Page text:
Wandering Garter Snake
- Order: Squamata (scaled reptiles)
- Suborder: Serpentes (snakes)
- Family: Colubridae ("typical" snakes)
- Subfamily: Natricinae (garter and water snakes)
- Genus: Thamnophis (garter and ribbon
Scientific Name: Thamnophis
elegans vagrans Baird and Girard, 1853
|Habitat: A wide range
of habitats found throughout the western United States, but
typically near water. This specimen was found near a stream
near Colorado Springs, Colorado.
|Length: This specimen
is around 30 inches long; maximum total length reported to be 42
|Food: This specimen
has eaten goldfish, minnows, rosy reds and tuffies (both feeder
fish), mice ranging in size from pinkies through adult,
nightcrawlers, toads, and even bits of hard-boiled egg white
(scented with earthworm).
My friend found this snake in September
1995. He appears to have been hit by a lawnmower, or met
with a similar fate, as his back looks like it's been broken (and
subsequently healed) and he has other cuts and scale damage on his
|I named this snake
"Nibbles," after the obscure
game written in Microsoft QBasic
and included in early versions of Windows (this game was a LOT
like the "Snake"
game found on some
Nokia cell phones). He's an ornery little snake, mostly
because I don't handle him--and with good reason: some
people have been known to develop allergic reactions to the saliva
of wandering garter snakes (scroll down for references). I
only take him out of his cage to feed him, and I use a small snake
hook when doing so.
|When feeding, I place Nibbles in
a standard paper grocery sack and weigh him on a digital postal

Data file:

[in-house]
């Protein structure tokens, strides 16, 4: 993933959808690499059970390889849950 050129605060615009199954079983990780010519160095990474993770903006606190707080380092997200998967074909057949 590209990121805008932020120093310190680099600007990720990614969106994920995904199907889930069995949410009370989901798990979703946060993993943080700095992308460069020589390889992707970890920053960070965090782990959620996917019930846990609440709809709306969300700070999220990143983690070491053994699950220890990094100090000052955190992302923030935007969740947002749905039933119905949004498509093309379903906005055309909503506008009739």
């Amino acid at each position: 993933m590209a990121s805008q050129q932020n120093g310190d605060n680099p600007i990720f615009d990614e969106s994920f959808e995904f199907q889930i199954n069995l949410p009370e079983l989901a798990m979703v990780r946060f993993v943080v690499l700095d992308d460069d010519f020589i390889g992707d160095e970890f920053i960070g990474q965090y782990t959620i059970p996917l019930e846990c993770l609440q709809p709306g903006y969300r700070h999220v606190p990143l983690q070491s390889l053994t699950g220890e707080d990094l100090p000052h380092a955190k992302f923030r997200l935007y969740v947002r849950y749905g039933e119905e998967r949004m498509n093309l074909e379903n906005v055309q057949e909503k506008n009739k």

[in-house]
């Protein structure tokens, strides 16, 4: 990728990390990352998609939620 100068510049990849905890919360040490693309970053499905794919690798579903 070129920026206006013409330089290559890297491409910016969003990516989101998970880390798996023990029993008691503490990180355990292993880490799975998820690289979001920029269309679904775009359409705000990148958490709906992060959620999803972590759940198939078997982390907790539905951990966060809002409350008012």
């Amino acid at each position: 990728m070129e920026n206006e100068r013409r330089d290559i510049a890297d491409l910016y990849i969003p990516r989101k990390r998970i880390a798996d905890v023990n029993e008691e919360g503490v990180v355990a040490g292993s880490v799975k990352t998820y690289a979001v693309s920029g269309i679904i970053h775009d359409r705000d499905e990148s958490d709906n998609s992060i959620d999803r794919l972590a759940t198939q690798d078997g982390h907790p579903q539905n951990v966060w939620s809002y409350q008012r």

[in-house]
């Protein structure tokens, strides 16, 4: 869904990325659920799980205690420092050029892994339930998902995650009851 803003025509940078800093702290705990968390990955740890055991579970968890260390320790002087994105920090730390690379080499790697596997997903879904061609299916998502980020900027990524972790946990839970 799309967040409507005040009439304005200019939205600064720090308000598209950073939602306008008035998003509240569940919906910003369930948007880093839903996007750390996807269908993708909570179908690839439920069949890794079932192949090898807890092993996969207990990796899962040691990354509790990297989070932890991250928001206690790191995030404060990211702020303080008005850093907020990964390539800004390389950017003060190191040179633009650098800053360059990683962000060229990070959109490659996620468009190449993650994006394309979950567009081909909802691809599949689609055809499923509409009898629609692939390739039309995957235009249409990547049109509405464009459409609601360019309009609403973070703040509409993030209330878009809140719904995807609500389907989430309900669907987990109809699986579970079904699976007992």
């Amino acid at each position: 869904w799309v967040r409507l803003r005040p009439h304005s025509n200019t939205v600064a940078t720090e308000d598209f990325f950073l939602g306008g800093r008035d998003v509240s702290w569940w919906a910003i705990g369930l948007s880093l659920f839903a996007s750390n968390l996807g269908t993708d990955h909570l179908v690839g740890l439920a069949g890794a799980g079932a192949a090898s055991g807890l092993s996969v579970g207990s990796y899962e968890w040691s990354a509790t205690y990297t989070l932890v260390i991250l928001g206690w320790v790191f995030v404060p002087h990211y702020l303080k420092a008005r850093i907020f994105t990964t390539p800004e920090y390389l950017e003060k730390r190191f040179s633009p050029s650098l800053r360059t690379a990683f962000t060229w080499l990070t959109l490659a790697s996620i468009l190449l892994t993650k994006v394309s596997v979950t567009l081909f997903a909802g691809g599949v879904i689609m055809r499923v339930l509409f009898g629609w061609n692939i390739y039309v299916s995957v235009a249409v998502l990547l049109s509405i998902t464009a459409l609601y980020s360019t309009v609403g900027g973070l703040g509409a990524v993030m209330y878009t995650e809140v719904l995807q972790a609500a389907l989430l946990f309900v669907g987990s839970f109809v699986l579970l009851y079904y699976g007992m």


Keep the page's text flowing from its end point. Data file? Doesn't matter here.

scale both before and after feeding, to get a feel for how much
he's eating. He generally weighs around 4 ounces.
I used to keep him active year-round, but for the last couple
of years I've "brumated" him over the winter months by
placing his cage in my garage.
|References to Garter Snake
Ann Emerg Med. 1994 May;23(5):1119-22. "Human
envenomation from a wandering garter snake."
Gomez HF, Davis M, Phillips S, McKinney P, Brent J.
Rocky Mountain Poison and Drug Center, Denver General Hospital,
University of Colorado Health Sciences Center.
Garter snake bites are generally innocuous to human beings. We
report a case of human envenomation from the Wandering Garter
snake (Thamnophis elegans vagrans). The patient, who was
bitten on his right third fingertip, rapidly developed local
edema, ecchymosis, and hemorrhagic vesicles. Systemic signs and
symptoms did not develop. The clinical picture was similar to that
in three previous patients with Thamnophis envenomation in
that clinical signs followed a prolonged bite. Thamnophis
species have Duvernoy's glands, which may be analogous to venom
glands in Crotalidae (pit viper) species. The progressive local
effects produced by secretions of these glands may be confused
with early Crotalidae envenomation.
Clin Toxicol. 1981 May;18(5):573-9. Envenomation
following the bite of a wandering garter snake (Thamnophis
elegans vagrans). Vest DK.
Following a prolonged bite by a large specimen of the wandering
garter snake (Thamnophis elegans vagrans), symptoms of
envenomation rapidly developed. Swelling, edema, pain, and
localized hemorrhaging occurred but without the subsequent onset
of systemic manifestations. The bite recipient was carefully
examined and the evolution of poisoning monitored. Depending upon
duration of the bite and inclination of the snake, members of this
species are capable of occasionally causing mild envenomation in
humans, inducing localized poisoning not unlike
that seen following bites by small Crotalidae (pit vipers).
Toxicon. 1985;23(4):719-21. Human envenomation from
the bite of the eastern garter snake, Thamnophis s. sirtalis
(Serpentes: Colubridae). Hayes WK, Hayes FE.
A 13-yr-old victim of a prolonged eastern garter snake (Thamnophis
s. sirtalis) bite was hospitalized following development of
coolness, edema and ecchymosis of the bitten hand. Although
lymphatic involvement was noted, vital signs and laboratory tests
were normal and rapid recovery followed. Subsequent asymptomatic Thamnophis
bites of the subject indicate that these clinical changes were not
allergic. This case from Delaware suggests that widespread
toxicity within the genus is likely.